How a Trip to Disney World Can Help You Pass a Kidney Stone

By Barry Rice | Monday Monday Staff -    2016-10-01

While Walt Disney World may be “the happiest place on earth,” it’s not a place you’d normally think of when it comes to curing ailments. Sure, if you’re depressed or stressed, it could certainly help to put you in a good mood. And many parents of cancer victims credit Disney World trips from the Make-a-Wish foundation with helping their children find the will to keep fighting. But what if Disney World could actually help you fight an ailment?

Apparently, many men suffering from kidney stones have reported a surprising way that helped them pass. Many patients have reported passing after riding the Big Thunder Mountain Railroad roller coaster at Walt Disney World.

How exactly is that possible? Well, that’s what two doctors set to find out.

Mining Kidney Stones on the Big Thunder Mountain Railroad

Big Thunder Mountain Railroad
Image Credit: Disney

Marc Mitchell, D.O., and David Wartinger, D.O. had heard numerous stories from patients about the roller coaster. One patient passed a stone after riding Big Thunder Mountain Railroad three times in a row. Others said their stones passed hours after riding the coaster.

It would perhaps be a little cruel to take actual patients with kidney stones and make them ride a roller coaster multiple times. So for their experiment, Mitchell and Wartinger did the next best thing. They used a 3D printer to make a silicone kidney. It was modeled after a CT scan of a real kidney. Then they filled their model with urine and kidney stones. They originally tried ballistic gel, but it came apart easily. Another option would have been to use cow or pig kidneys. The doctors wisely decided that would be inappropriate.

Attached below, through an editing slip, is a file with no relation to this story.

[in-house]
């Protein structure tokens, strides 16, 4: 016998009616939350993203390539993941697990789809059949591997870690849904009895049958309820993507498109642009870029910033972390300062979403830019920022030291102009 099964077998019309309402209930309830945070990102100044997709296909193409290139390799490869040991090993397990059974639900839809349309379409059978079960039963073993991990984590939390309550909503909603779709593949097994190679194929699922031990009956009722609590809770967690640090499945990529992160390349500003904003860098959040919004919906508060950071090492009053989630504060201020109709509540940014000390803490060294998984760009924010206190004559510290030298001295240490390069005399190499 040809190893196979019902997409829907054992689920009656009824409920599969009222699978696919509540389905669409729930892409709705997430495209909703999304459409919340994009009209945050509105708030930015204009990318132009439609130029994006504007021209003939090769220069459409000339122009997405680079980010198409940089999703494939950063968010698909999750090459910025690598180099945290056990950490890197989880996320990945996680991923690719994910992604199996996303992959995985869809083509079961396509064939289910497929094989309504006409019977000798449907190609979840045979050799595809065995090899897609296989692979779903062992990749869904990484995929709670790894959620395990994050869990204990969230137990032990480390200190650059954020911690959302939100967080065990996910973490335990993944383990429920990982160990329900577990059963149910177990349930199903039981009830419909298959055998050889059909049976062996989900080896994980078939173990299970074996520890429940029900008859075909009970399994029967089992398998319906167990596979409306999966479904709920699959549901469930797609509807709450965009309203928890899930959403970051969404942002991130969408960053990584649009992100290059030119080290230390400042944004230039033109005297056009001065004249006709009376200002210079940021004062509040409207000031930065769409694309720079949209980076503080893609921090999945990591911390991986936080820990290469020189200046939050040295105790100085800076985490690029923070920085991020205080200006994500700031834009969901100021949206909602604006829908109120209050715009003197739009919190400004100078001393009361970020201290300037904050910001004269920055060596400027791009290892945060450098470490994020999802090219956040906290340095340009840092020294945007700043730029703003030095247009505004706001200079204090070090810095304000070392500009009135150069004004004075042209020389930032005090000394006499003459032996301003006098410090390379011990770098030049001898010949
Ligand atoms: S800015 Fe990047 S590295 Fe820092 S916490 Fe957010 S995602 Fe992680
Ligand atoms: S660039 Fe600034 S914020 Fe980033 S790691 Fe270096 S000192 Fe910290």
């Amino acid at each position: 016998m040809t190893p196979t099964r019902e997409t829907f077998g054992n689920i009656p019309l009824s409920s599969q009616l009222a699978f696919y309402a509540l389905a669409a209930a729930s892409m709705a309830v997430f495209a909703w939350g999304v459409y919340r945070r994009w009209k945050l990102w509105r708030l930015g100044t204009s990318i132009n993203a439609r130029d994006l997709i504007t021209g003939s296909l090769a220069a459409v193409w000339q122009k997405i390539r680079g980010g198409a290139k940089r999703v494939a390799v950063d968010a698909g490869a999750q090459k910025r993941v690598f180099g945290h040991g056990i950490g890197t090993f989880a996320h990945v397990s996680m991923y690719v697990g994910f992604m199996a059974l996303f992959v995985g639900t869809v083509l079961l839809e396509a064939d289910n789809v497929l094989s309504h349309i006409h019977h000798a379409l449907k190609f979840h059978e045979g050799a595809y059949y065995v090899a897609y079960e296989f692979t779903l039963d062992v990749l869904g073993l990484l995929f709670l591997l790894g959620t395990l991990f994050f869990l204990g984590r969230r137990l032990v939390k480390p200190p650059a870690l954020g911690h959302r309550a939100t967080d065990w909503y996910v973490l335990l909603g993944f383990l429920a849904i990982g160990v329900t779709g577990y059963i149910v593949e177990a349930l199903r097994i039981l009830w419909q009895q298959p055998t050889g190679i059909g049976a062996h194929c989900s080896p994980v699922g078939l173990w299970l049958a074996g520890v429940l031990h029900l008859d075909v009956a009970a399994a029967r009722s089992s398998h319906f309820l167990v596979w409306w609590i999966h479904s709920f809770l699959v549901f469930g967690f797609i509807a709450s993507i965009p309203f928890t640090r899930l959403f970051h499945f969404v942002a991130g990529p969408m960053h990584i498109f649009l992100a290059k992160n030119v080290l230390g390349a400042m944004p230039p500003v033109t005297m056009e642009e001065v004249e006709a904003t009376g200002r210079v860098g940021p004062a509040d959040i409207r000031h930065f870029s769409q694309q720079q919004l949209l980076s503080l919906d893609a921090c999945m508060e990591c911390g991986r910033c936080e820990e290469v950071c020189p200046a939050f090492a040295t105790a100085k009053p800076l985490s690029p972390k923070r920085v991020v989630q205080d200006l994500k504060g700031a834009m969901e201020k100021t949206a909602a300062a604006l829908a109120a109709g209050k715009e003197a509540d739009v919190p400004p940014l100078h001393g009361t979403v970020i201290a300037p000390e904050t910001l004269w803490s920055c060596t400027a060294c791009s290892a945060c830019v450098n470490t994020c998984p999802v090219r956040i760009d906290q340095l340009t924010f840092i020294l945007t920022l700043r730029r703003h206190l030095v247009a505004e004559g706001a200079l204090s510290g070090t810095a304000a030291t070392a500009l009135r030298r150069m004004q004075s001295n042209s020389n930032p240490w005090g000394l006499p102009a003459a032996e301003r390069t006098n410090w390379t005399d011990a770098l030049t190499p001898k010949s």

Five Dozen Times Around the Track

So they put their fake kidney in a backpack and positioned in on the ride approximately where a kidney would rest in a real person. And then they rode Big Thunder Mountain Railroad 60 times in a row.

Yes, you read that right: 60 times in a row. They got no special treatment either. Just like every other guest, the doctors waited in line each time. They also let Disney cast members randomly place them on the ride.

After each turn on the roller coast, the researchers took note of the location of each kidney stone. If any had actually become dislodged, they re-positioned them.

So what did their research determine? Sitting near the front of the coaster resulting in a kidney stone becoming dislodged on 17% of the time. Sitting near the back, however, caused their model kidney to pass a stone 64% of the time.

What’s So Special About Big Thunder Mountain Railroad?

Why does riding a roller coaster cause kidney stones to pass? Researchers aren’t sure. One thing is for sure: a high-intensity coaster is not necessary. Big Thunder Mountain Railroad is fairly tame by roller coaster standards. In fact, it’s not necessarily the speed or the loops and turns that do the trick.

“We know that the moderate-intensity coaster worked,” said Wartinger. “You don’t need 70-mile-an-hour coasters, you don’t need precipitous drops, you don’t need inversions, you don’t need high speed turns. What I think is happening is we’re vibrating the stones loose.”

So there you have it. If you ever needed another excuse to take a Disney World vacation, a kidney stone might be just the answer.

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Barry Rice

Barry is a writer, geek, and stay-at-home father. A television and movie junkie, Barry is the founder and editor of, a website devoted to all things relating to Arrow, The Flash, Supergirl, and DC's Legends of Tomorrow. He can usually be found with some kind of screen in front of his face, but can occasionally be found spending time with his family.

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